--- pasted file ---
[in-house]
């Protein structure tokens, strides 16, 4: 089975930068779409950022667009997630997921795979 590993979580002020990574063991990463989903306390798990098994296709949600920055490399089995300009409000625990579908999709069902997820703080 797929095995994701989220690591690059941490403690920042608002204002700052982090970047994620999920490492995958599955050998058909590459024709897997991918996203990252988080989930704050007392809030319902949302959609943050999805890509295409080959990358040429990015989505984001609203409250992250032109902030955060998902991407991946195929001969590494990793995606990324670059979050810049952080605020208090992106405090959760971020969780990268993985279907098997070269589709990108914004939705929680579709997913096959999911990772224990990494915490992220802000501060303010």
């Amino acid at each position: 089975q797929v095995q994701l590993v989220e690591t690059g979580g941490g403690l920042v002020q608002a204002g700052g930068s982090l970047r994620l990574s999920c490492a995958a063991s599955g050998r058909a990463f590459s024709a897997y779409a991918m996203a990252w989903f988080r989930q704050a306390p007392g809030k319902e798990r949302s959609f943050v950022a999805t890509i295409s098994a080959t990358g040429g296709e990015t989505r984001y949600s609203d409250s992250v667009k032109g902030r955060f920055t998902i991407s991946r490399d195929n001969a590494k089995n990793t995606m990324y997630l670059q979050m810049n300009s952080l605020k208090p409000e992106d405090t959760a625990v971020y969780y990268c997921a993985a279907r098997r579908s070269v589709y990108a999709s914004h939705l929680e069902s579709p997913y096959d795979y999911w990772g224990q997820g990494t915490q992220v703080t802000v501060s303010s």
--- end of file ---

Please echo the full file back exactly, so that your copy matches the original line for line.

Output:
[in-house]
């Protein structure tokens, strides 16, 4: 089975930068779409950022667009997630997921795979 590993979580002020990574063991990463989903306390798990098994296709949600920055490399089995300009409000625990579908999709069902997820703080 797929095995994701989220690591690059941490403690920042608002204002700052982090970047994620999920490492995958599955050998058909590459024709897997991918996203990252988080989930704050007392809030319902949302959609943050999805890509295409080959990358040429990015989505984001609203409250992250032109902030955060998902991407991946195929001969590494990793995606990324670059979050810049952080605020208090992106405090959760971020969780990268993985279907098997070269589709990108914004939705929680579709997913096959999911990772224990990494915490992220802000501060303010």
């Amino acid at each position: 089975q797929v095995q994701l590993v989220e690591t690059g979580g941490g403690l920042v002020q608002a204002g700052g930068s982090l970047r994620l990574s999920c490492a995958a063991s599955g050998r058909a990463f590459s024709a897997y779409a991918m996203a990252w989903f988080r989930q704050a306390p007392g809030k319902e798990r949302s959609f943050v950022a999805t890509i295409s098994a080959t990358g040429g296709e990015t989505r984001y949600s609203d409250s992250v667009k032109g902030r955060f920055t998902i991407s991946r490399d195929n001969a590494k089995n990793t995606m990324y997630l670059q979050m810049n300009s952080l605020k208090p409000e992106d405090t959760a625990v971020y969780y990268c997921a993985a279907r098997r579908s070269v589709y990108a999709s914004h939705l929680e069902s579709p997913y096959d795979y999911w990772g224990q997820g990494t915490q992220v703080t802000v501060s303010s």